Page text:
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July 8, 2003 - Hutchinson, Minnesota

Making barns right again
Michigan family begins work to restore Century Farm barn in rural Hutchinson

By TERRY DAVIS, Staff Writer

Classic old red barns are becoming rare in the Midwest, but a family of barnwrights are doing everything they can to preserve history and a rural way of life.

The Stitt family in Michigan has been restoring old barns for three generations. A barn three miles northeast of Hutchinson is the first venture outside Michigan for one branch of the Stitt family barnwrights.

With a crew that includes three hardworking, young Amish men, Sam Stitt III and Sam Stitt IV, and their families have set up camp in the Hutchinson Township back yard of Myron and Yvonne Piker. They’ve been hired to not only bring new life to the Piker’s 110-year-old barn, but also to move it about 50 feet and turn it 90 degrees. The team arrived June 24 during the same storm that tore apart Buffalo Lake.

From abstract and family records, as well as construction techniques, the Stitts believe the 26- by 40-foot barn was built sometime between 1889 and 1900 during the time Myron’s great-grandfather, Joseph Pjka, operated the farm.

(The family’s surname has apparently evolved from Pjka as it was spelled when Joseph arrived from Moravia more than a century ago, to Pajka and then Paikr, before settling as Piker.)

Myron is the fourth generation of the family to live on the farm that lies along the south side of 220th Street. He and Yvonne moved back from California in 1995 when his mother, Albie, was no longer able to care for herself. They have three adult children. Daniel and Babette still live on the home place. Their daughter, Elloa, is married and lives in Kansas.

Hey, that’s a lot of hay

The first task facing the Stitts and their workers was to remove a mountain of 40-year-old hay from the barn’s hayloft stored there in the early 1960s by Myron’s father, Edward. Then they removed a lean-to and a 20-foot addition that had been added to the barn at some point in its younger days. It last housed cattle in about 1964 when a herd of Herefords were fed on the farm site.

“We’ve been all over the state of Michigan restoring barns,” Sam Stitt IV said Tuesday, July 1, as he watched the Amish workers clean out the last of the hay and begin removing pins holding main support beams together.

“We started out painting barns and now we’ve added moving barns to the things we do,” he added. His grandfather, Sam Stitt II, was a country preacher who obtained additional income working as a lumberjack and doing other odd jobs that sometimes including repairing barns.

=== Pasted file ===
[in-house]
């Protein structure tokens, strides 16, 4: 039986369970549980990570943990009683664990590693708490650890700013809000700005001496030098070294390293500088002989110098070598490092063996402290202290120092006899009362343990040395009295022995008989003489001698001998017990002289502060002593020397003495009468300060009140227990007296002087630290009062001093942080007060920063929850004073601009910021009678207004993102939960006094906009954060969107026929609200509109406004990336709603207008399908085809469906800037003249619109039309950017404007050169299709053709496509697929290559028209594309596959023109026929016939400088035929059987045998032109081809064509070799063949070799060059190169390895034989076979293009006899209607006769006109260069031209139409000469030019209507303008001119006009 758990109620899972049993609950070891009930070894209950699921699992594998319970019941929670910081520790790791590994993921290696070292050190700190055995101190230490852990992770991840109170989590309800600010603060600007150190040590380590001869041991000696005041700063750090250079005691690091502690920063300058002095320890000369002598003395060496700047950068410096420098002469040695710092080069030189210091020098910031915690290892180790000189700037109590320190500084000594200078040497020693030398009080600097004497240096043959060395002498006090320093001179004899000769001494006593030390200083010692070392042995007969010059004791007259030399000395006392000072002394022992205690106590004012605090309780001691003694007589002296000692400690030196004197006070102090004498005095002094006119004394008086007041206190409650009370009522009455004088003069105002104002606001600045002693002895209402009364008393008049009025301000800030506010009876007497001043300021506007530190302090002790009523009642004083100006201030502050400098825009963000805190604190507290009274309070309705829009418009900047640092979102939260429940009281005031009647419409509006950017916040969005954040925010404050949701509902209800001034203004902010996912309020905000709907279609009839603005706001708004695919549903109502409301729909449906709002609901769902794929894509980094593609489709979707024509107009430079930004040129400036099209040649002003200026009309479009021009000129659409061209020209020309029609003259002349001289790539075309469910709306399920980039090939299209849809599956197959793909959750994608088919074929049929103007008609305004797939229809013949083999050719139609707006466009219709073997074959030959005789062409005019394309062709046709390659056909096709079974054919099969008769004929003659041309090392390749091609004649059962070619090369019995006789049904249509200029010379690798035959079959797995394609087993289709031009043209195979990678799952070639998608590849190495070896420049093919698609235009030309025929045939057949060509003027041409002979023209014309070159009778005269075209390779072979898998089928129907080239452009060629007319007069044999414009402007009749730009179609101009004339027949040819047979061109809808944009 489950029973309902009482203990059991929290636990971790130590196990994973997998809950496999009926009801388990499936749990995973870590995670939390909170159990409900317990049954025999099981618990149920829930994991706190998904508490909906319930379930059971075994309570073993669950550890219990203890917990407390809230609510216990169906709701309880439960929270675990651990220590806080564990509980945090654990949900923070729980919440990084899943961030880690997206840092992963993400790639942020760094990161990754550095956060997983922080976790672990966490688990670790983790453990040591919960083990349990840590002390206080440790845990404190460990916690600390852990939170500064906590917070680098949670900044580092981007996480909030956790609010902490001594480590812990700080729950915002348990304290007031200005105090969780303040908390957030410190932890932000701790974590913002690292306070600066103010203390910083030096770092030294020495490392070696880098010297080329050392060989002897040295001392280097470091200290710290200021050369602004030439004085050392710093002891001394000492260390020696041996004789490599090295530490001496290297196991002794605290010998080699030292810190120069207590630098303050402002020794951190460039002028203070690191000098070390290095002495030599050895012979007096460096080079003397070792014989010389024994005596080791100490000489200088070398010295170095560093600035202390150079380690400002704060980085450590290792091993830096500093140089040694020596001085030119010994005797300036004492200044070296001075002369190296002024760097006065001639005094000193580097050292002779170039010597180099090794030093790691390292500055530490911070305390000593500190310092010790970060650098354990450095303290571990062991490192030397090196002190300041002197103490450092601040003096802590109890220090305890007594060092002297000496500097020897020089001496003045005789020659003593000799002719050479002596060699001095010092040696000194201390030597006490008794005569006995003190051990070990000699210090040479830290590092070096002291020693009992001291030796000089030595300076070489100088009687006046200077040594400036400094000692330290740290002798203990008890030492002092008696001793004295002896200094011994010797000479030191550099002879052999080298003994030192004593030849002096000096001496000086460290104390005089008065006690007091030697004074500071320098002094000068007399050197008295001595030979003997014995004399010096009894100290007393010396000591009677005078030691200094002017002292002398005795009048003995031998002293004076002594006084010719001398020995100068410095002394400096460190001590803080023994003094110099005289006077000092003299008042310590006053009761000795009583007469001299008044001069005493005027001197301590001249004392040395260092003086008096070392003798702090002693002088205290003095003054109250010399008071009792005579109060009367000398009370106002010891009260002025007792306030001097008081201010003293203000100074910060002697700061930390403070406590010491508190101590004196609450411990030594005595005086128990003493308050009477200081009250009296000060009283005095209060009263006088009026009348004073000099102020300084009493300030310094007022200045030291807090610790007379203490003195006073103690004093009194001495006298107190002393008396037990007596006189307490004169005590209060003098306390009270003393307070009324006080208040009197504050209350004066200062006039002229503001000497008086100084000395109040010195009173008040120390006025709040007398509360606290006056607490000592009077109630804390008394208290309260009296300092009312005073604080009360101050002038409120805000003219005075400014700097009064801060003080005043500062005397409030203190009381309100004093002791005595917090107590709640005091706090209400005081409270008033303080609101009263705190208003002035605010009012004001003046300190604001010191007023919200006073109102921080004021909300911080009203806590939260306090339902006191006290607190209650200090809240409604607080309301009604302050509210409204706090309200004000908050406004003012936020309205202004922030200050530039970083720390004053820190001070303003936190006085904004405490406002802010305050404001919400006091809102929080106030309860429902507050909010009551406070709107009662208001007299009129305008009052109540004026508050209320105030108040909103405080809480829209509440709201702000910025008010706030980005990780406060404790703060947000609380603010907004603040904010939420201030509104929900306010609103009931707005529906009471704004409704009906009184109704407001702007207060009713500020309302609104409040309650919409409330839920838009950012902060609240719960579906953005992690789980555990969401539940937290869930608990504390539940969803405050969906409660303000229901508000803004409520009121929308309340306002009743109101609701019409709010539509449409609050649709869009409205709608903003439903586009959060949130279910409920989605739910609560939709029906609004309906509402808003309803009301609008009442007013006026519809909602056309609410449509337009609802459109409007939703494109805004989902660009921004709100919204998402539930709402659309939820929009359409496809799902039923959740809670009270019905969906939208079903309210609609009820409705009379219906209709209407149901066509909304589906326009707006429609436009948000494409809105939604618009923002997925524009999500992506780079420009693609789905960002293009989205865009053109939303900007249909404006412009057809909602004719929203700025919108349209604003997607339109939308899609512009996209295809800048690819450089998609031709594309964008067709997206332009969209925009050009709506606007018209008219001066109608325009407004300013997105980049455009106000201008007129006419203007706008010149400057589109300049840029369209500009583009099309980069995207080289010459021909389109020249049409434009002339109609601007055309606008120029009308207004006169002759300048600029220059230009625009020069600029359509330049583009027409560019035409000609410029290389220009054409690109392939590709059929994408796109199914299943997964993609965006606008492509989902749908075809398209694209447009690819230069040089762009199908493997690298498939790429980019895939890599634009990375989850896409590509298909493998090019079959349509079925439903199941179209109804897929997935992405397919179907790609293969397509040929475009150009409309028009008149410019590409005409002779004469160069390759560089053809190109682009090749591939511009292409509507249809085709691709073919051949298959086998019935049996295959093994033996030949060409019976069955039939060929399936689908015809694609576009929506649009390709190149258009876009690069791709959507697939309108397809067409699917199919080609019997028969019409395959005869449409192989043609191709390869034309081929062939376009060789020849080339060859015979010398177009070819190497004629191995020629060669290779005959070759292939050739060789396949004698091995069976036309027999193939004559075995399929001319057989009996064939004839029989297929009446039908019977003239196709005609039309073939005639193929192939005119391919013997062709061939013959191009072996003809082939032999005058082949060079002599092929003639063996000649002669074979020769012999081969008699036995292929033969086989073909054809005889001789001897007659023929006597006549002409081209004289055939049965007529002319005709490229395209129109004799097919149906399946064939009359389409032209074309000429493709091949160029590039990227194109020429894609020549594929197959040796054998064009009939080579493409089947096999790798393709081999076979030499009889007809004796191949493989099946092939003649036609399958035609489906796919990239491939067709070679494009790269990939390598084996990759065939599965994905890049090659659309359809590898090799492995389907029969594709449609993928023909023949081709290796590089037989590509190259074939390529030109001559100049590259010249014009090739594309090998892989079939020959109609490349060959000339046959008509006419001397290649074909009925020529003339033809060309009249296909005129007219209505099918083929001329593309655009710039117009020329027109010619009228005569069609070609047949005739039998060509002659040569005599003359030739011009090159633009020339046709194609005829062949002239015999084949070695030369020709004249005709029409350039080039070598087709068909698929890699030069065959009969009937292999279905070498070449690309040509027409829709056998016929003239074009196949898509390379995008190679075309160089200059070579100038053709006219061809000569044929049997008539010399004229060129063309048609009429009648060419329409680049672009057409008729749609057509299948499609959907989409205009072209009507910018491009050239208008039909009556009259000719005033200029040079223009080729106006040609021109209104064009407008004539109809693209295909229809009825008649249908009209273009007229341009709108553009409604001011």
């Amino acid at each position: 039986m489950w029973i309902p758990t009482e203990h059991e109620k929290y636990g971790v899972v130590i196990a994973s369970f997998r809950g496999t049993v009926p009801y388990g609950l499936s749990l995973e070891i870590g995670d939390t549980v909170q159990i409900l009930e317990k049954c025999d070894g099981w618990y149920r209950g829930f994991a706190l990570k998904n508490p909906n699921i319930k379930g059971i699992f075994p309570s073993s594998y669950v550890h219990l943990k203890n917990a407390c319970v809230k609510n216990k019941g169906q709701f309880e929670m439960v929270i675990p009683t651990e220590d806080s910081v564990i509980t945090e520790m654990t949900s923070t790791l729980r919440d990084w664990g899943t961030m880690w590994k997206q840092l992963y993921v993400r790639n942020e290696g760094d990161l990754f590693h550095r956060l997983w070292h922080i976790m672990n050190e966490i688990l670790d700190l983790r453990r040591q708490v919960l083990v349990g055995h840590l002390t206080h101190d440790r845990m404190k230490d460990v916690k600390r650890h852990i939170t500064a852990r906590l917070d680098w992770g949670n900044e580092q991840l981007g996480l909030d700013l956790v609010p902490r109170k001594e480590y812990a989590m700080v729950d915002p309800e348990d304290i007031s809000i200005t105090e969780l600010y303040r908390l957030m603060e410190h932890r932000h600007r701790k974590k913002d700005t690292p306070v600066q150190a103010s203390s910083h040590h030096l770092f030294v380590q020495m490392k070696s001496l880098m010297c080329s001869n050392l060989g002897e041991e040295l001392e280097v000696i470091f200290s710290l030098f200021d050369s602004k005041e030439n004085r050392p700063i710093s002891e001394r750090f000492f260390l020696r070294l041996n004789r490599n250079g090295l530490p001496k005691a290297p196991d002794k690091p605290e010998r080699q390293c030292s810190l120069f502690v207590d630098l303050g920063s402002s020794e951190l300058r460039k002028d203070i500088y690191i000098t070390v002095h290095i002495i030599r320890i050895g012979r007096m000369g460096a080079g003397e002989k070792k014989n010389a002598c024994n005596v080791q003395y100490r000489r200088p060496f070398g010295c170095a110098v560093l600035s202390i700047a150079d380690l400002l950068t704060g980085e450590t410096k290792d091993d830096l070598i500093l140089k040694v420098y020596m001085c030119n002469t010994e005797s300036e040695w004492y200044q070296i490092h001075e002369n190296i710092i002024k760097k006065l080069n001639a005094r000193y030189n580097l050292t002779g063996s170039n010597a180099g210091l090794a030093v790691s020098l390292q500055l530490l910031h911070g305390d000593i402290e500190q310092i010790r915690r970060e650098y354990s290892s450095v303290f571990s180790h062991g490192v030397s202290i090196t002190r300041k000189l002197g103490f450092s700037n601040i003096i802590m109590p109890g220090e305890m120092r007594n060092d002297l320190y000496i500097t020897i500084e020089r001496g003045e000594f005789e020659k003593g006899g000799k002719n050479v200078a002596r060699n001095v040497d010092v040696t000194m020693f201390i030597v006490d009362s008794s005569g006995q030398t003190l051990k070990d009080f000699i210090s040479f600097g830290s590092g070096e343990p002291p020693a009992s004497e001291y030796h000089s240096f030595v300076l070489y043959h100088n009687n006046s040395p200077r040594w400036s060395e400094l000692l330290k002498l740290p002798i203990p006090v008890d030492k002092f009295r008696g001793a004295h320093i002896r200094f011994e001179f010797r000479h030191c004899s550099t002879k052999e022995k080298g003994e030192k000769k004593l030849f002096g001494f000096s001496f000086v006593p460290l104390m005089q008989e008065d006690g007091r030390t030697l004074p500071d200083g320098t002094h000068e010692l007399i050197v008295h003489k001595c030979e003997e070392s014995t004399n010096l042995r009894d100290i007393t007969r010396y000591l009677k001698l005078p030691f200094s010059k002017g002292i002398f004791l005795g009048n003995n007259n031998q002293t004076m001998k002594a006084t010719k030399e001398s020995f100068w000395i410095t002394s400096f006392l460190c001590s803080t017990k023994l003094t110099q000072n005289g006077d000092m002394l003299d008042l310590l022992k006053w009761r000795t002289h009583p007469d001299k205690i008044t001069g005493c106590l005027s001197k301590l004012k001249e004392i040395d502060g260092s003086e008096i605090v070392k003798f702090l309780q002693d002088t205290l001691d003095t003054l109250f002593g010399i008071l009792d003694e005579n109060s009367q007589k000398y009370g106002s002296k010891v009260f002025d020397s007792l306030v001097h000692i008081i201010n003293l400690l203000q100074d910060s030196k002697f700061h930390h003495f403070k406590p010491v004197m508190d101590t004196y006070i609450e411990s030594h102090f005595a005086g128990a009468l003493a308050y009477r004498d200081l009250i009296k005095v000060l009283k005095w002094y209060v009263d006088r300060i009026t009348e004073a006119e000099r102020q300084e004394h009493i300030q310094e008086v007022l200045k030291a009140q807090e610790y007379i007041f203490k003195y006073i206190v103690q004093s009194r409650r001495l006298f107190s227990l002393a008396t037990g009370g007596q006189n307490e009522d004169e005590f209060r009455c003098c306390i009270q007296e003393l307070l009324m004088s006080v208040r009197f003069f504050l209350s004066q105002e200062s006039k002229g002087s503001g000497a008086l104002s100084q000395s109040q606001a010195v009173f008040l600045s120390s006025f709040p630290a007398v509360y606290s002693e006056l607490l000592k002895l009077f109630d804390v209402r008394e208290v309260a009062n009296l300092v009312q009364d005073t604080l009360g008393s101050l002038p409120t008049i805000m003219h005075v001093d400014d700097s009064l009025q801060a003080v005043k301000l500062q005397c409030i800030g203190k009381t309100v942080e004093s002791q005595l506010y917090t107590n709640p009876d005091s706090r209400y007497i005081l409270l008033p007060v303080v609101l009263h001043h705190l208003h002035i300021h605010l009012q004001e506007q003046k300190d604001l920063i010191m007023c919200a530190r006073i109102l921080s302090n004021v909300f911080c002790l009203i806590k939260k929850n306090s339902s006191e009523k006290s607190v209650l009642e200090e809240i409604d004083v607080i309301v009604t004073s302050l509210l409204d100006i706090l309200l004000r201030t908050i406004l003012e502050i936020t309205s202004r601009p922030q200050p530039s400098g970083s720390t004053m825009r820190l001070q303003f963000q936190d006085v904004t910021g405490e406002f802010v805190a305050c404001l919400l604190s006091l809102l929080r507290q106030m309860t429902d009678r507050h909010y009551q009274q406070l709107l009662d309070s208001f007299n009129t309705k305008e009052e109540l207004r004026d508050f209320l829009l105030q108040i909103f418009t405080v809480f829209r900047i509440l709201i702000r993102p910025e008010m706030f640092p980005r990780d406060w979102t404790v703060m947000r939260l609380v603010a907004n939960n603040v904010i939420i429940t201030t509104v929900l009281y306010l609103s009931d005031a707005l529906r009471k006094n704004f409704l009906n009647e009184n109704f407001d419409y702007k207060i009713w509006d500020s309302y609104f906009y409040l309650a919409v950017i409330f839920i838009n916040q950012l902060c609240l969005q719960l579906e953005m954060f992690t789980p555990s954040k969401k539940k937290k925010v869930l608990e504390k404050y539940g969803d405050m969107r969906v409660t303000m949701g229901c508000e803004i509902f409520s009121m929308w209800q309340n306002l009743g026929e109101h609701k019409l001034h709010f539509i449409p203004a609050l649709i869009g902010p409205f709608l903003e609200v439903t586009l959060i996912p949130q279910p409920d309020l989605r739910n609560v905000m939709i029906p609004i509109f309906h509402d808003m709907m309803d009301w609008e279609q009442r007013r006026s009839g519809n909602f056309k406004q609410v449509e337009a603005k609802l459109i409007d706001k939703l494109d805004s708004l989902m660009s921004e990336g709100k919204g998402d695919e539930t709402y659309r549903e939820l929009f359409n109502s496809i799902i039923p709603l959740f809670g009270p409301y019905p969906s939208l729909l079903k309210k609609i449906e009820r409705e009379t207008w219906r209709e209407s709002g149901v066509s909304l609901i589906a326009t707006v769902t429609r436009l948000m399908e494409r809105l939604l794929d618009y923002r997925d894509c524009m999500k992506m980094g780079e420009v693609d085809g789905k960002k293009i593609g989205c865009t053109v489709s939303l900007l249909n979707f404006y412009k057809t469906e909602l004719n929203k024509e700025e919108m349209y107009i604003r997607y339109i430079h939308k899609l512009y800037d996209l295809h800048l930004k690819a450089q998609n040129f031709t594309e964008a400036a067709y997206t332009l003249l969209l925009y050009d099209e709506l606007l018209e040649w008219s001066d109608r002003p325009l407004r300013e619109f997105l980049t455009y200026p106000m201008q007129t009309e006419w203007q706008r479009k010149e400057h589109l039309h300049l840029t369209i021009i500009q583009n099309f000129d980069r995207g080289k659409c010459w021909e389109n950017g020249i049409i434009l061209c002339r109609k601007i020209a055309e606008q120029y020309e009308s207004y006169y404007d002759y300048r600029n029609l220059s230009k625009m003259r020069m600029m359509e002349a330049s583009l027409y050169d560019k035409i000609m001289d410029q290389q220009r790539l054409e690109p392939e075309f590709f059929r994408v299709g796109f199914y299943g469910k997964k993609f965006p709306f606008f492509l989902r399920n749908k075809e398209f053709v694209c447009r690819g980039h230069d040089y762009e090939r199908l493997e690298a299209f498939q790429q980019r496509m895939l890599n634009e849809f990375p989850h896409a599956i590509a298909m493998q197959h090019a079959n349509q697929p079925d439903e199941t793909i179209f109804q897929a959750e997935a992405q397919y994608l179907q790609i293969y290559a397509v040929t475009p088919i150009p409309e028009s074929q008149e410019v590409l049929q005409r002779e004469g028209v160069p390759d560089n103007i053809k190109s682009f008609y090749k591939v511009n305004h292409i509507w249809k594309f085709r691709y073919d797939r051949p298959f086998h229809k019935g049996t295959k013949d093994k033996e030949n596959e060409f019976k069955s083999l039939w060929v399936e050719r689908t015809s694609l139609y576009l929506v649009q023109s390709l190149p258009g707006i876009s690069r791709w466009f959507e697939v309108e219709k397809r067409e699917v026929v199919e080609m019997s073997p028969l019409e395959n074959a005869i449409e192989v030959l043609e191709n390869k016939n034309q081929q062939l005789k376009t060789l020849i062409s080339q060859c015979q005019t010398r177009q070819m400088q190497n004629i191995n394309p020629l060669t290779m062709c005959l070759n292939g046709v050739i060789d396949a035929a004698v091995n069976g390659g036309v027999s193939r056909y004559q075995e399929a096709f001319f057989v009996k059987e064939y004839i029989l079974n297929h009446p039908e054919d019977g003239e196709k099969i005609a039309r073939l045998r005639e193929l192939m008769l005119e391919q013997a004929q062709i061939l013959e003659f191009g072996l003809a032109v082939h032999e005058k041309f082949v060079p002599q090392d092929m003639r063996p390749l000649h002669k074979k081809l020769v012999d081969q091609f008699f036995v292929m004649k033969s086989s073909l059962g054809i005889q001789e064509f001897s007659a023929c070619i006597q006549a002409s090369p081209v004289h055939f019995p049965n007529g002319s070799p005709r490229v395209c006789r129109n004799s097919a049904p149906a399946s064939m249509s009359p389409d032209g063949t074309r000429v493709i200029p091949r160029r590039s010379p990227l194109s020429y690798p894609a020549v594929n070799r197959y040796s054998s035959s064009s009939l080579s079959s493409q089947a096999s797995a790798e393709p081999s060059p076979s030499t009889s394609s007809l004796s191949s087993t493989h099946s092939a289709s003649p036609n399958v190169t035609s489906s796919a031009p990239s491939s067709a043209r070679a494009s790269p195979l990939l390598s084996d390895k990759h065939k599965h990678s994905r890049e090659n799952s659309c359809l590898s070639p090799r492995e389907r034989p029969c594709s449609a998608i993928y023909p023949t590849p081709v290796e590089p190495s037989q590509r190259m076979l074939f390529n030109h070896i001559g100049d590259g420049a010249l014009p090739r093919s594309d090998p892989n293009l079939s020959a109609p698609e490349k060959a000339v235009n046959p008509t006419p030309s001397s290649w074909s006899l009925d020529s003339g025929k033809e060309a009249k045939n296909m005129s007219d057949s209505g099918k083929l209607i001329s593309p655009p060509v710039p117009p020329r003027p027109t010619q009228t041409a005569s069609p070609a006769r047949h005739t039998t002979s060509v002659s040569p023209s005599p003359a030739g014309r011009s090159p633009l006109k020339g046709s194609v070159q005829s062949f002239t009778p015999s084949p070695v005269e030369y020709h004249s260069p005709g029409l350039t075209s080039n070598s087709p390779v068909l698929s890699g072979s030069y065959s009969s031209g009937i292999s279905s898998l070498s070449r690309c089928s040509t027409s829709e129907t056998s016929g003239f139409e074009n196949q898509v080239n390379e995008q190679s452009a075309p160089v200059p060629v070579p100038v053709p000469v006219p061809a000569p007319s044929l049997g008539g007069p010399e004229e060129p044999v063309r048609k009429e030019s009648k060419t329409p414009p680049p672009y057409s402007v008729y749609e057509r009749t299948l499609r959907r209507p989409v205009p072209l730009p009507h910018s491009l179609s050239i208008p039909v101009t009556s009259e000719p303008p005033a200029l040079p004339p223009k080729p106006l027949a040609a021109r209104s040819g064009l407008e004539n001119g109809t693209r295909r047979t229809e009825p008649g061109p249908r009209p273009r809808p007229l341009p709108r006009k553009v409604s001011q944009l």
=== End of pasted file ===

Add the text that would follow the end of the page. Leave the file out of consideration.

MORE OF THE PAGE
Sam Stitt III and his wife, Peggy, opened their company, Great Lakes Barn Preservation, in 1973, in Hesperia, Mich. His three brothers and a brother-in-law also are barnwrights and operate separate companies in Michigan and surrounding states.

Sam Stitt IV said the Piker barn is his father’s first job in Minnesota. They were hired to dismantle the Piker barn and move it about 50 feet north on a new concrete slab and block foundation. When finished, it will face east, instead of north as it does now.

The old shingles have been removed. Wood salvaged from the lean-to and addition will be used to fill rotten portions of the sub-roof. The building’s roof and walls will be taken apart in sections. The supporting structure of 6-inch square and larger beams, which features wooden pin connectors, will be then be disassembled. As the beams are removed, steel cables hold the structure together.

When it is finished, the barn will have new white pine siding and a steel roof. Except for the roof, it will look much as it did when new. A light-weight plastic cupola will replace the original one that was lifted off last week. The Pikers said the barn and cupola were featured in Les Kouba’s “The Pigeons” painting. The deceased renowned wildlife artist grew up nearby.

The Stitts have long employed Amish workers. The Amish are known for their skill in traditional barn-raising techniques. With them at the Pikers are brothers Marvin and Matthew Yoder and Rueben Mast.

When moving barns, the Stitts use one of three methods — flaking, which involves lifting off the roof and laying the four walls down, dismantling piece by piece, or moving in one piece. Sam Stitt IV said flaking is the method of choice for the Piker barn.

He expects the job to take up to four weeks. The new foundation should be finished this week. The barn will no longer have a sub-level for animals.

“A lot of the people we do this for do it to preserve the barn for the family, like Myron here,” Sam Stitt IV said.

Myron agreed, though the idea was originated with Yvonne and Babette. They spotted a story about the Stitt barnwrights in Country magazine and started to make inquires after seeing the same type of wooden pegs in their barn as were described in the story.

“I got caught in the middle of it,” Myron said. When finished, the barn will be used for storage.


Amish worker Matthew Yoder removes wooden pins that join major beams in the Piker barn as part of its restoration. The barn will be disassembled, moved about 50 feet and reassembled.

Myron Piker, Maverick Stitt and Sam Stitt IV discuss the next step of the restoration of Piker’s 110-year-old barn. The Piker farm earned Century Farm status in 1995.

Article reproduced with permission from the Hutchinson Leader.